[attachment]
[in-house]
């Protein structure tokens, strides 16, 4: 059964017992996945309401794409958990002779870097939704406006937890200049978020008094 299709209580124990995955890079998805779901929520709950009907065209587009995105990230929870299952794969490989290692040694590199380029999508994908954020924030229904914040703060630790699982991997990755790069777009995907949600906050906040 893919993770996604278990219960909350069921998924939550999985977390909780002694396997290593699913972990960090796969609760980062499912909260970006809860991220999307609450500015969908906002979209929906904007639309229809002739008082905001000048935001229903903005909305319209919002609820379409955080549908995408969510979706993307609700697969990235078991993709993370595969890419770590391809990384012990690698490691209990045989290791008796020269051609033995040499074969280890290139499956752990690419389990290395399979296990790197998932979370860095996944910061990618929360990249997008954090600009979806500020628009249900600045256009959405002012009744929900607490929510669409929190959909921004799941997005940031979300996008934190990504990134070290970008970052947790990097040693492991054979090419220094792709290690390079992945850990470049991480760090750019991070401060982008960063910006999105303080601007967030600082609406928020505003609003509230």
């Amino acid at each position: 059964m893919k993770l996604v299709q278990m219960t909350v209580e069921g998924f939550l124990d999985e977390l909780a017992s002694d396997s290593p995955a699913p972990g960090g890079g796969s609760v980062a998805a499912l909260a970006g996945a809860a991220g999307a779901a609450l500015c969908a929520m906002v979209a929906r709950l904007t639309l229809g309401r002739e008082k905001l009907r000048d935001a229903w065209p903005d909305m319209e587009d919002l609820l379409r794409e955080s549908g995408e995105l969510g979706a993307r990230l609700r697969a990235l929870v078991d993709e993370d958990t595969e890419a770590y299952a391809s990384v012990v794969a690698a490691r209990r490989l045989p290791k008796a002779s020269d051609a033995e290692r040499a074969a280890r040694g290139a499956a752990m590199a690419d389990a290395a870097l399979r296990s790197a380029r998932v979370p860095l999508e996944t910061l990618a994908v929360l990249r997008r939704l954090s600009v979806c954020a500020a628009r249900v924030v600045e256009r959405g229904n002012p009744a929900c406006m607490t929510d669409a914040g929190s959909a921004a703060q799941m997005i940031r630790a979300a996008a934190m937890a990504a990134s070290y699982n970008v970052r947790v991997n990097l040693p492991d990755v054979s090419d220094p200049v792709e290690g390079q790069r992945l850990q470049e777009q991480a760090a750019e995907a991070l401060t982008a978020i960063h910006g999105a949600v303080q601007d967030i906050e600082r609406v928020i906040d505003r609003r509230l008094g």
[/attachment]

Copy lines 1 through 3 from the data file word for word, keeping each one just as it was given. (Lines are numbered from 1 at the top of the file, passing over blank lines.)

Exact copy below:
[in-house]
């Protein structure tokens, strides 16, 4: 059964017992996945309401794409958990002779870097939704406006937890200049978020008094 299709209580124990995955890079998805779901929520709950009907065209587009995105990230929870299952794969490989290692040694590199380029999508994908954020924030229904914040703060630790699982991997990755790069777009995907949600906050906040 893919993770996604278990219960909350069921998924939550999985977390909780002694396997290593699913972990960090796969609760980062499912909260970006809860991220999307609450500015969908906002979209929906904007639309229809002739008082905001000048935001229903903005909305319209919002609820379409955080549908995408969510979706993307609700697969990235078991993709993370595969890419770590391809990384012990690698490691209990045989290791008796020269051609033995040499074969280890290139499956752990690419389990290395399979296990790197998932979370860095996944910061990618929360990249997008954090600009979806500020628009249900600045256009959405002012009744929900607490929510669409929190959909921004799941997005940031979300996008934190990504990134070290970008970052947790990097040693492991054979090419220094792709290690390079992945850990470049991480760090750019991070401060982008960063910006999105303080601007967030600082609406928020505003609003509230």
């Amino acid at each position: 059964m893919k993770l996604v299709q278990m219960t909350v209580e069921g998924f939550l124990d999985e977390l909780a017992s002694d396997s290593p995955a699913p972990g960090g890079g796969s609760v980062a998805a499912l909260a970006g996945a809860a991220g999307a779901a609450l500015c969908a929520m906002v979209a929906r709950l904007t639309l229809g309401r002739e008082k905001l009907r000048d935001a229903w065209p903005d909305m319209e587009d919002l609820l379409r794409e955080s549908g995408e995105l969510g979706a993307r990230l609700r697969a990235l929870v078991d993709e993370d958990t595969e890419a770590y299952a391809s990384v012990v794969a690698a490691r209990r490989l045989p290791k008796a002779s020269d051609a033995e290692r040499a074969a280890r040694g290139a499956a752990m590199a690419d389990a290395a870097l399979r296990s790197a380029r998932v979370p860095l999508e996944t910061l990618a994908v929360l990249r997008r939704l954090s600009v979806c954020a500020a628009r249900v924030v600045e256009r959405g229904n002012p009744a929900c406006m607490t929510d669409a914040g929190s959909a921004a703060q799941m997005i940031r630790a979300a996008a934190m937890a990504a990134s070290y699982n970008v970052r947790v991997n990097l040693p492991d990755v054979s090419d220094p200049v792709e290690g390079q790069r992945l850990q470049e777009q991480a760090a750019e995907a991070l401060t982008a978020i960063h910006g999105a949600v303080q601007d967030i906050e600082r609406v928020i906040d505003r609003r509230l008094g």